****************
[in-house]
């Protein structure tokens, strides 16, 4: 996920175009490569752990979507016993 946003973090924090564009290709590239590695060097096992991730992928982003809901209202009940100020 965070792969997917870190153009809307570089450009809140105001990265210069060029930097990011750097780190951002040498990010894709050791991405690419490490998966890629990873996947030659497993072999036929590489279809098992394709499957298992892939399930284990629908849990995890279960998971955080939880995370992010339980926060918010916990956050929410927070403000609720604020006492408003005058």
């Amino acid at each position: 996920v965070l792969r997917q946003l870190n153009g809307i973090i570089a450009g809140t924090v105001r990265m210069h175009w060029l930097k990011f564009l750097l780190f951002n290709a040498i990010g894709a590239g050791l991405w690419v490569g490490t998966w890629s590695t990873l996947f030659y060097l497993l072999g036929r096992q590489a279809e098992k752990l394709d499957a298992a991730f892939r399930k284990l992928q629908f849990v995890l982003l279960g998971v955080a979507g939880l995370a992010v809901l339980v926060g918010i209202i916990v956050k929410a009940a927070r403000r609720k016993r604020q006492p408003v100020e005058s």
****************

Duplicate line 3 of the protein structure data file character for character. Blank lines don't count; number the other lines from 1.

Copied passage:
């Amino acid at each position: 996920v965070l792969r997917q946003l870190n153009g809307i973090i570089a450009g809140t924090v105001r990265m210069h175009w060029l930097k990011f564009l750097l780190f951002n290709a040498i990010g894709a590239g050791l991405w690419v490569g490490t998966w890629s590695t990873l996947f030659y060097l497993l072999g036929r096992q590489a279809e098992k752990l394709d499957a298992a991730f892939r399930k284990l992928q629908f849990v995890l982003l279960g998971v955080a979507g939880l995370a992010v809901l339980v926060g918010i209202i916990v956050k929410a009940a927070r403000r609720k016993r604020q006492p408003v100020e005058s």